On June 5, the Our City Our Schools coalition shut down City Council hearings on ending ten year tax abatements to increase funding for and overhaul rampant toxic conditions in Philadelphia's public schools. On June 6, City Council members pulled the bill. Below is WE member and leader Kathleen Melville's testimony that she would have given in City Council chambers.
Hello. My name is Kathleen Melville. I am a teacher in Philly public schools, a member of the Caucus of Working Educators, and the Ward Chair in the first ward. I am testifying today in support of ending the ten-year tax abatement.
This year, on rainy days, the ceiling of my classroom leaked. In two different places. Also this year, the handle of our classroom door fell off. It went unrepaired for months, and when my students asked what we would do in the case of active shooter, I did not know what to tell them. For over three years, the toilet in our girls’ bathroom was broken, wrapped in a trash bag. This year, someone on our staff finally broke down and hired a private plumber to repair it.
In the School District of Philadelphia, broken things do not get fixed. You can put in a work order, but except in the most dire situations, you’re better off inventing your own solution than waiting on the District to respond.
On my drive to school each morning, I pass the old West Philadelphia High School. The historic school is gradually transforming into luxury condos - fresh paint, young trees, new sidewalks. The place buzzes with investment, with the anticipation of value, even on rainy days.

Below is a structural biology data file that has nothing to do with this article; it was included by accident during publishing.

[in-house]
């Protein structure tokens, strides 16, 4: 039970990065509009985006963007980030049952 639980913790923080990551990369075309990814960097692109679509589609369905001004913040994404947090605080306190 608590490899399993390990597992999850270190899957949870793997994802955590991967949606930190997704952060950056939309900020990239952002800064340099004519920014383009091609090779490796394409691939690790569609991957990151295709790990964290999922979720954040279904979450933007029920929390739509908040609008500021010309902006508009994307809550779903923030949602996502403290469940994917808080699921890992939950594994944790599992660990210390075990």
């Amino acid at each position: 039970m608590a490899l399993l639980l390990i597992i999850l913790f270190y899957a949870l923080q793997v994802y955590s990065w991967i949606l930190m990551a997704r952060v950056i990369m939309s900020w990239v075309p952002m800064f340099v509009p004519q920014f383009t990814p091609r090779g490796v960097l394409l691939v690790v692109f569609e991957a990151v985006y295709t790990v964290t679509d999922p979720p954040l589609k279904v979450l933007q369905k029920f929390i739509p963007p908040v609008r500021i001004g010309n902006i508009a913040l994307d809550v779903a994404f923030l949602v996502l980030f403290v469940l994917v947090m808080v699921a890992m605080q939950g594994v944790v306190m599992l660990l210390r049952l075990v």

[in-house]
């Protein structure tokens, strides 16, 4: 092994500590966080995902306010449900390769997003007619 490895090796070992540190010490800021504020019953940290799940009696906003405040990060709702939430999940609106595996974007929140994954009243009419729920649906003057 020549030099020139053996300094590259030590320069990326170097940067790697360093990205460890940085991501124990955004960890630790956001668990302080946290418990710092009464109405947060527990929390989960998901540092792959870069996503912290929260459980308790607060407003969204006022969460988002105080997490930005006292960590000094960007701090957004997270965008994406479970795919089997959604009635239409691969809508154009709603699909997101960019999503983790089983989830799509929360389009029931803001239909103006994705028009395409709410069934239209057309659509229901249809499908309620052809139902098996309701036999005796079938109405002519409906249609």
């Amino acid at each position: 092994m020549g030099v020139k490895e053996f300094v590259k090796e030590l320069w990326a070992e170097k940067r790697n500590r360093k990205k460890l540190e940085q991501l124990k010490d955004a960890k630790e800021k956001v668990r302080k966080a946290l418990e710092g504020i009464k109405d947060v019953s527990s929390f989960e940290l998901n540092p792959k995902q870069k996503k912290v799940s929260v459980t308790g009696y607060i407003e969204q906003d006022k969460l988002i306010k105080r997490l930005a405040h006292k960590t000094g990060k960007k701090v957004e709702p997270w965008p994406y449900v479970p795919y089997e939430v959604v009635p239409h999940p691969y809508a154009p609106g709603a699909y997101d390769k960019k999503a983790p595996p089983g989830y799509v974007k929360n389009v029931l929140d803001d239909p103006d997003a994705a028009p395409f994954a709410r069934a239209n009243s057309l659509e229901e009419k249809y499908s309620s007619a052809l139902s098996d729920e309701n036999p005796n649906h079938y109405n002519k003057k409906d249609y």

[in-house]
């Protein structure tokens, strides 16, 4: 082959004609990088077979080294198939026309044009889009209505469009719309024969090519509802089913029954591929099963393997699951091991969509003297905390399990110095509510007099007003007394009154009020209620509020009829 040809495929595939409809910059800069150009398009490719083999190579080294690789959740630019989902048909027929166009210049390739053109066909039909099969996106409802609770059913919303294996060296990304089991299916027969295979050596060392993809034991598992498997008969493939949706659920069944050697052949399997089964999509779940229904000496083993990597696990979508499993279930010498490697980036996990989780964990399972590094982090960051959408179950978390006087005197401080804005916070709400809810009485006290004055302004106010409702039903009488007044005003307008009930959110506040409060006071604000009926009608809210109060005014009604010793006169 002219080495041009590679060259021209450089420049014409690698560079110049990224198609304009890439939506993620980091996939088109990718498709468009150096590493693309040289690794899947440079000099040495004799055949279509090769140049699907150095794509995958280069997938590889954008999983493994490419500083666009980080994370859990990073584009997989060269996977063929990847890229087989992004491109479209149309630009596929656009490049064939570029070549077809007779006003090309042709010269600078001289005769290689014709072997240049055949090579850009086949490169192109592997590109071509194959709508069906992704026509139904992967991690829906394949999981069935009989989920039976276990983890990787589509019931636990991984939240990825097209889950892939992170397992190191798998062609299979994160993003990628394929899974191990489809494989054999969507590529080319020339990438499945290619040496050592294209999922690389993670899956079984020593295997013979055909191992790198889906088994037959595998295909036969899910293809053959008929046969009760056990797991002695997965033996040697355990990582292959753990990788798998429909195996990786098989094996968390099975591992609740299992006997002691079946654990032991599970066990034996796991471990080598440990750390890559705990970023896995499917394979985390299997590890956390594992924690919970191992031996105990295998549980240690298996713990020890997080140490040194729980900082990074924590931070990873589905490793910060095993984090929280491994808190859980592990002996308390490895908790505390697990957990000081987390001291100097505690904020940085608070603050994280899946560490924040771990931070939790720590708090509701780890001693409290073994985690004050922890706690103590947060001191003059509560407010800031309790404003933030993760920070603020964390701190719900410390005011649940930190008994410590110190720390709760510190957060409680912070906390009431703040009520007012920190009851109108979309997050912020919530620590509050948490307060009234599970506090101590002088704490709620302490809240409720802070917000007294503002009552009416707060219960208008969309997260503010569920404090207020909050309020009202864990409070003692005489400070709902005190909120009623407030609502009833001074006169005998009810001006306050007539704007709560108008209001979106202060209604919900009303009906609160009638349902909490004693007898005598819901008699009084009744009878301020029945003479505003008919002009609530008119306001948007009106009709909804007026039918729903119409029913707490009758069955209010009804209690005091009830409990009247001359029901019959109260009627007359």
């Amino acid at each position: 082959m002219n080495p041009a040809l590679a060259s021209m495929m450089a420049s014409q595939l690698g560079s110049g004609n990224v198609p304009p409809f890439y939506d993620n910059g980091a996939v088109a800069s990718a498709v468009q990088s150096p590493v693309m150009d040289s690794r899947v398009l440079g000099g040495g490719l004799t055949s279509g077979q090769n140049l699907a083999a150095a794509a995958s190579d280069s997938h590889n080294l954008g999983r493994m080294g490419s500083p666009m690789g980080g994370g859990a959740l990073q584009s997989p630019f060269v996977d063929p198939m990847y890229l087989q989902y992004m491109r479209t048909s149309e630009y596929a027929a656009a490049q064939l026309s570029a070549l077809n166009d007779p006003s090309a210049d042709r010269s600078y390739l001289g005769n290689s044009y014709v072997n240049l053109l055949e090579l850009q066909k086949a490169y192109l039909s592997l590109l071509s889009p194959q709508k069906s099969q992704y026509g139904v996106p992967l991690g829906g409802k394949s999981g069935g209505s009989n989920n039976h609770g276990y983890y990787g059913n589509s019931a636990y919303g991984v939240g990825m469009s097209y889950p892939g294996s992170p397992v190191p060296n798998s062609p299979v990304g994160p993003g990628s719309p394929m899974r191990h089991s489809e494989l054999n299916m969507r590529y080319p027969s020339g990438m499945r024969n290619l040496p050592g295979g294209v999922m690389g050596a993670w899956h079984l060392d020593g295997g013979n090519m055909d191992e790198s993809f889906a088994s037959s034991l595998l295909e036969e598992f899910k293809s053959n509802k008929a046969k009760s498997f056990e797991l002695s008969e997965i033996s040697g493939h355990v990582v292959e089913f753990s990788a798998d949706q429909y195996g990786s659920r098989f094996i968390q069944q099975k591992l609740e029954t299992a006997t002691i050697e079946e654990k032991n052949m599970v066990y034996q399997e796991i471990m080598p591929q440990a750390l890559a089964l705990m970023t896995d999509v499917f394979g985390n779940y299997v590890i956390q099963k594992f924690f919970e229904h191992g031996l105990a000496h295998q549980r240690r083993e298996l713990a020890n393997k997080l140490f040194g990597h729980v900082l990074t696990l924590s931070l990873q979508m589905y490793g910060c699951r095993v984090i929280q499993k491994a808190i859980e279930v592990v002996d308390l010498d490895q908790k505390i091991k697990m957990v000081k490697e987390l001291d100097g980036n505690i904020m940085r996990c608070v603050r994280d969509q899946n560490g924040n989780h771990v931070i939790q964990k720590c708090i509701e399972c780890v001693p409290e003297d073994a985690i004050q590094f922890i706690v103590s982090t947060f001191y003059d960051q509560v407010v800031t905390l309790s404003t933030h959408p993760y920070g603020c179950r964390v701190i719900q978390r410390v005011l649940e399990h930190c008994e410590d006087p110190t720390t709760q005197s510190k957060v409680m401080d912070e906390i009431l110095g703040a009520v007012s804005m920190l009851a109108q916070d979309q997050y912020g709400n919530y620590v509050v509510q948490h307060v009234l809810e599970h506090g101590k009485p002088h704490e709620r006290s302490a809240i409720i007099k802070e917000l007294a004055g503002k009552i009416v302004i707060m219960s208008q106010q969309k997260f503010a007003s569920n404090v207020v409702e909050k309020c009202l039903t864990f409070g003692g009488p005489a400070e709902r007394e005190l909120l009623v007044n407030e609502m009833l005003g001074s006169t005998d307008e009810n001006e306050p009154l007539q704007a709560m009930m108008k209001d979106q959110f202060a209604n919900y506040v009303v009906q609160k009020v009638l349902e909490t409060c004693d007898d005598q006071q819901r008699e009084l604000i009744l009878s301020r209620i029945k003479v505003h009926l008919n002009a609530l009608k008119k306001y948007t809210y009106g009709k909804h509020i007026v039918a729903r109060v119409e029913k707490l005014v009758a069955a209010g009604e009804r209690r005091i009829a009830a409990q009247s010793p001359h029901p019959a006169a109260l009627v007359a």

In my neighborhood in South Philly, I sometimes pass by the old Bok High School. Another historic high school, bereft of students. My friends rave about the views from the new rooftop bar, but I am scared of the ghosts.
In both cases, private investors initiated major upgrades that the School District could never afford. This is happening all over the city. And our children see it. They see that when white people want fancy condos, we find the money. When young professionals want a rooftop bar, we find the money. When private universities want to expand, we find the money. But when it comes to our children, especially our black and brown children, with leaks in their classrooms and broken toilets and unsafe doors, we can never find the money.
Our children see what we care about by the money we spend. And they are not the only ones. I live in a gentrifying neighborhood in South Philly, and my neighbors see it too. Some of them have lived in their homes for years. They support our kids and our schools, but they simply cannot afford to pay another five hundred dollars a year in property taxes. Others are newer to the neighborhood. They have new homes and nice jobs and young children. And you know what they want even more than ten-year tax abatements? Fully funded schools!
Over the next six months, I will be canvassing in my neighborhood, convening meetings of the Ward 1 committee, and organizing with the Caucus of Working Educators. I will be working with thousands of Philly citizens -- dedicated parents, passionate educators, and concerned neighbors. And we will remember how Council decided to spend our money. Did Council give our moneyas a gift to developers? Or did it invest our money in the schools our children deserve?